Interview

‘There is no sensitivity in the system’

Print edition : March 07, 2014

General (retd) V.K. Singh. Photo: PTI

Interview with General (retd) V.K. Singh.

GENERAL (RETIRED) V.K. SINGH, former Chief of the Army Staff, confronted the political leadership while in service. He took the government to court on the issue of his age. “The political leadership of the day does not look beyond its nose,” he told Frontline in an interview. The root cause of all the problems facing the forces today, he said, was the lack of sensitivity and the apathy of both the political leadership and the bureaucratic machinery. Excerpts:

There seems to be a great deal of disenchantment among the forces because a large number of issues concerning them, such as salary dues, pension, better health facilities, and redress of their grievances, have remained unaddressed. Why have matters come to such a sorry state? Did you try to address the issues when you were the Army chief?

It is true that there is a great deal of disenchantment among the soldiers because the government has not paid heed to our problems, which have been pending for years. All these issues that you mentioned have been taken up with the Ministry of Defence from time to time, to the extent possible within the existing protocol. But the frustrating part is that nothing happens in the Ministry of Defence. As the Army chief, I tried to improve matters but could not do much. To give you an example, even small things like changing the system through which uniforms are provided to soldiers or harmonising the ration given to jawans vis-a-vis the officers took months on end. But the real problem is that the political leadership has failed to listen to us.

Do you think there is a lack of political will?

The political leadership does not look beyond its nose. Maybe the political will is there but it fails to assert itself on the face of bureaucratic hurdles. The bureaucracy, for some reason, is in the habit of not keeping the forces happy; otherwise, it thinks, we will revolt. Bureaucrats tend to create a smokescreen around the most trivial issues so that they are not called to account for decisions, not asked questions about deals, and so on. But the political leadership should be able to see through this.

Is that the reason why you have donned a public role? You are the first Army chief to take to the streets. Are not generals supposed to walk into the sunset once they retire?

I have been disturbed by the way things are going on in our country. Farmers, youth, and other marginalised sections are all suffering and the government of the day has failed to mitigate their sufferings. When Anna Hazare started the anti-corruption movement I supported that, but the movement dissipated. Then I decided to take the plunge. Somebody has to take the initiative to change the system, change the way the country is run. And I am more than happy with the people’s response. We are the ones who produce results, people look up to us. Soldiers are trained to be leaders and yet they get ignored by the government in the matter of their very basic demands. This must change, and I am going to ensure that this change comes about. The political class ignores us because we are nobody’s vote bank. We would have ideally wanted it to be like that but that has resulted in a situation where we are being denied our dues, even fundamental rights like the right to vote. Once we organise ourselves into a strong block, the governments will listen to us.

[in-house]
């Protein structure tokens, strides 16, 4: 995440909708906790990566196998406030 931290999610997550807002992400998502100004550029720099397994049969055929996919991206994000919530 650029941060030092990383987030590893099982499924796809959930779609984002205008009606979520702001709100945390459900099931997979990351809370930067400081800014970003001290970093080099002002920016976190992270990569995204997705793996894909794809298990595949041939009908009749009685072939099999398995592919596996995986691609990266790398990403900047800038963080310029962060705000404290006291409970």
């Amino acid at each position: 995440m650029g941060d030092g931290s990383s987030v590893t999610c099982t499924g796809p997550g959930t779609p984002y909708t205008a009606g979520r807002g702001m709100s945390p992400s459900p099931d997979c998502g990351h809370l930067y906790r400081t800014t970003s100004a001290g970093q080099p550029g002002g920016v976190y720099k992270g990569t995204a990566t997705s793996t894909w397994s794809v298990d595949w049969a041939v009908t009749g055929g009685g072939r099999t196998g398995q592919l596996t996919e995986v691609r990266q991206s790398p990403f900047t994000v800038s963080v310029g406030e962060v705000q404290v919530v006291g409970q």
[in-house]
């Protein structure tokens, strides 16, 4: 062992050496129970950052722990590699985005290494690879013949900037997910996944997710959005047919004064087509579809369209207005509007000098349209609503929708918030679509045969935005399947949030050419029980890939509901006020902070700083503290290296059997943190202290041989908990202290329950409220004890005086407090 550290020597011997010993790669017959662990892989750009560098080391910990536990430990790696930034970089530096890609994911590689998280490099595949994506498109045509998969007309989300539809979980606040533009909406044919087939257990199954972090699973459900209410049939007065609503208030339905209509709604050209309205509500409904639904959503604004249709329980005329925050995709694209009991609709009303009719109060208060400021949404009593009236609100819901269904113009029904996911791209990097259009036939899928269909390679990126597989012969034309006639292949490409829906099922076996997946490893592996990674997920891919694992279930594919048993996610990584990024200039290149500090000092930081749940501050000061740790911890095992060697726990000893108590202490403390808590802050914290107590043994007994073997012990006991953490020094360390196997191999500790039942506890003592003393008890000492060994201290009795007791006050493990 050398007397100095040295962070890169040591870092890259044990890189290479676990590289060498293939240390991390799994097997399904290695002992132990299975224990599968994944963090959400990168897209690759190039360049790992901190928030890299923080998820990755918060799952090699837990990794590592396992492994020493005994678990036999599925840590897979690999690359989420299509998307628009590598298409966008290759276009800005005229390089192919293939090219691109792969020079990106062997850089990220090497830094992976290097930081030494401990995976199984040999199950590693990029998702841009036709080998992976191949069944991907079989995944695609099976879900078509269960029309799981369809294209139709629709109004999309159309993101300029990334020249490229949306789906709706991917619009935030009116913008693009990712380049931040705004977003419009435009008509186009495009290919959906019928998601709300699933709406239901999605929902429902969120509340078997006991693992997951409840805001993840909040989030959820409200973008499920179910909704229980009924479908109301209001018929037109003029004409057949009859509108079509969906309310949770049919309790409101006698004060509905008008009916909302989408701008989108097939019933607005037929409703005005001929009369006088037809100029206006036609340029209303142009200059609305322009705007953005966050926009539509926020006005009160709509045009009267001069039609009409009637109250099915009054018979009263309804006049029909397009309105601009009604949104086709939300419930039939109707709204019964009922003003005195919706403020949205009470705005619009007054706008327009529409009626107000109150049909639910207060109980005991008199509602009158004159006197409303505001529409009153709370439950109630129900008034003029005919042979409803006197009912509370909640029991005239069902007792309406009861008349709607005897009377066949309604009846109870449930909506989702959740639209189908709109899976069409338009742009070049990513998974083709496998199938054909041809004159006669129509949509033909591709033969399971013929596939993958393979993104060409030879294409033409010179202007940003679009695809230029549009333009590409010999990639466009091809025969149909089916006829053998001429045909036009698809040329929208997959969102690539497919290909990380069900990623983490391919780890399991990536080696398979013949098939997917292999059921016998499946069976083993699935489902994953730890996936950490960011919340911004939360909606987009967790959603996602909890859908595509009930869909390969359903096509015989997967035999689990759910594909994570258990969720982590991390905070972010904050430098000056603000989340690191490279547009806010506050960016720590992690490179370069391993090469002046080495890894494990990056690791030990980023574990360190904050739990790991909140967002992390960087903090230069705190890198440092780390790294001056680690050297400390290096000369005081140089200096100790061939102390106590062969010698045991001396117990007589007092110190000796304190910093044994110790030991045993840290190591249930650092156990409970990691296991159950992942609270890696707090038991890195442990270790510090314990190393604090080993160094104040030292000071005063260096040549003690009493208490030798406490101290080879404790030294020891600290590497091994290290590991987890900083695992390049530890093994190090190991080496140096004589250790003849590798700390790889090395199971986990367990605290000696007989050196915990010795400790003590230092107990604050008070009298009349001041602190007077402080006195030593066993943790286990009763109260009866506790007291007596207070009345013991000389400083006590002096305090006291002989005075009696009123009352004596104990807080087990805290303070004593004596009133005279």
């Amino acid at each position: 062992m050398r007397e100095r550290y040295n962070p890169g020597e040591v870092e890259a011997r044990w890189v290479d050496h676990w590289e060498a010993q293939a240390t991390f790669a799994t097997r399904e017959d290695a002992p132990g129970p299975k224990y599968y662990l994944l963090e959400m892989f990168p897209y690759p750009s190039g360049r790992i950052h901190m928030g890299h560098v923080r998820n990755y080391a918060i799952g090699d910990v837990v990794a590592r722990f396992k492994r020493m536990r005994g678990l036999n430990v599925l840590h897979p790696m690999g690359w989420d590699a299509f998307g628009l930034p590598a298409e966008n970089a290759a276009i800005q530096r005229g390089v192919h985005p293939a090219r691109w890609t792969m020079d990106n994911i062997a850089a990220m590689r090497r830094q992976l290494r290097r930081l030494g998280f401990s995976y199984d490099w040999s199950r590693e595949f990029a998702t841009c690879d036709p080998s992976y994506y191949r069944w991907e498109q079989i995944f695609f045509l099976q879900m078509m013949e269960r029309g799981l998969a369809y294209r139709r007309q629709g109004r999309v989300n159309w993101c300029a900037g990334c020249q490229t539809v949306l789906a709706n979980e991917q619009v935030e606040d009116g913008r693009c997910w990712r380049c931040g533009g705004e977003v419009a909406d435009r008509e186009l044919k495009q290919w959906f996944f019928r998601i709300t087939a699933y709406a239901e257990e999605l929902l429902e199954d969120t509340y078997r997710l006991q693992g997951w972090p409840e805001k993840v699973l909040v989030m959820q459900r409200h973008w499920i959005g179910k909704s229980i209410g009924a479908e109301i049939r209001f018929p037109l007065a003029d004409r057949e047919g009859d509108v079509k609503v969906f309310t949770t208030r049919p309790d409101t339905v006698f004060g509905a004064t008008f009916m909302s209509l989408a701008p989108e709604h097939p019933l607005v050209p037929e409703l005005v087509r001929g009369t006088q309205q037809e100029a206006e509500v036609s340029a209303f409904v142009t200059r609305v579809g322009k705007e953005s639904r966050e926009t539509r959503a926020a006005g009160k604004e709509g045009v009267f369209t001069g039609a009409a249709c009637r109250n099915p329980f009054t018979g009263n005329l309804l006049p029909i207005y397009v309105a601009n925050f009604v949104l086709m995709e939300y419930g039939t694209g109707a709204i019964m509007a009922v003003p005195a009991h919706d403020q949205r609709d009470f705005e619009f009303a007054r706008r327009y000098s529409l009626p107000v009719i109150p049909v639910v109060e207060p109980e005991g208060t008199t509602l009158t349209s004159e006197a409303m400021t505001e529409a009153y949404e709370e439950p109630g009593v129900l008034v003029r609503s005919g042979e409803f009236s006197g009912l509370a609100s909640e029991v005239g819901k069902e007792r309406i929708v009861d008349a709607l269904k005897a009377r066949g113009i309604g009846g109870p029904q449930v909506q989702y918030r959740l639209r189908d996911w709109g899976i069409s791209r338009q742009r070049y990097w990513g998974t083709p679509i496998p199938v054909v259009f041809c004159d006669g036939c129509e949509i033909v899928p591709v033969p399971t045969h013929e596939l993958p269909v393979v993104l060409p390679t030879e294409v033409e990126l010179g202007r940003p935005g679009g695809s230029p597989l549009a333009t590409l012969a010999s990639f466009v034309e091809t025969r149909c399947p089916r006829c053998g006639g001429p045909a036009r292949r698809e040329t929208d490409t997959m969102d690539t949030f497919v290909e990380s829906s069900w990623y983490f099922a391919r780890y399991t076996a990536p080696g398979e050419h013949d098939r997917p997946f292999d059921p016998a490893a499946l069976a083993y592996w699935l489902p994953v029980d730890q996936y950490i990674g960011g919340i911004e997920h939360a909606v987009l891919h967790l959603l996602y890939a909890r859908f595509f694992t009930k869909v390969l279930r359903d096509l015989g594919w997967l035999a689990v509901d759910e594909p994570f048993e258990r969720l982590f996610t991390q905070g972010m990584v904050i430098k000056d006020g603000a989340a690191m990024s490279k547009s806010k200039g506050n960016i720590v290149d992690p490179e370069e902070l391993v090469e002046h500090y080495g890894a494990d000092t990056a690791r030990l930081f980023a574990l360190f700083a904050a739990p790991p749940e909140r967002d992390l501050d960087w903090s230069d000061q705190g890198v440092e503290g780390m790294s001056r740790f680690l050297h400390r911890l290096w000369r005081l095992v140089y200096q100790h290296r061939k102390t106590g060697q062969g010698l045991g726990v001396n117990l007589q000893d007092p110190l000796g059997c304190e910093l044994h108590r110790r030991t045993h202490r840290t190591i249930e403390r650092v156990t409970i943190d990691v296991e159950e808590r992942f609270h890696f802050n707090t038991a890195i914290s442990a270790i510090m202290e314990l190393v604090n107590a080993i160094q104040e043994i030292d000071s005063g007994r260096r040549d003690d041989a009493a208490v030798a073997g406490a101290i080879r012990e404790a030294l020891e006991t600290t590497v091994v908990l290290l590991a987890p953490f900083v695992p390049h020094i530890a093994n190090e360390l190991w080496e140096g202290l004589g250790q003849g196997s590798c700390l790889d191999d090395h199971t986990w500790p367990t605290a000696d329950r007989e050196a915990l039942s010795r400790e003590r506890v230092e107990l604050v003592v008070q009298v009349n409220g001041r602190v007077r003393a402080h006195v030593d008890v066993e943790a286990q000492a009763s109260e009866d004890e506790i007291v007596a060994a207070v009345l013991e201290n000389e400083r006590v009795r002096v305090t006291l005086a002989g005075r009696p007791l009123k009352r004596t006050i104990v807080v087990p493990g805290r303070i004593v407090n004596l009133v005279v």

Do you think it is possible for the government to allow soldiers the right to vote at their place of posting? Have the Services chiefs taken up the matter with the government or the Election Commission?

We have taken it up many times, but nothing has happened. Of course, it is possible to allow soldiers the right to vote at the place of posting and the Supreme Court has ordered the government to do that. Can you imagine the extent of government apathy that they have denied us the fundamental right to franchise. Why? The options available to us, postal ballot and proxy voting, are useless, not practical at all. Since serving personnel of the forces cannot be seen as airing their demands, it is our duty as veterans to ensure that the just demands of the forces are met.

There are long-pending issues of salary dues since the Fourth Pay Commission. The Seventh Pay Commission has been announced and once again the Services have not been given representation in it.

The only solution is to have military representation in the pay commission. I cannot understand why the government keeps us out of this exercise. The bureaucrats from the Ministry of Defence, who claim to be representing us, have no idea about the military ethos; they don’t understand that for a soldier, salary is not only about money, it is a matter of honour, too. Their lack of understanding has resulted in anomalies, which to date remain unresolved. The government should handle issues relating to the forces with a little sensitivity. There is no problem which cannot be addressed, but there is no sensitivity in the system to do that.

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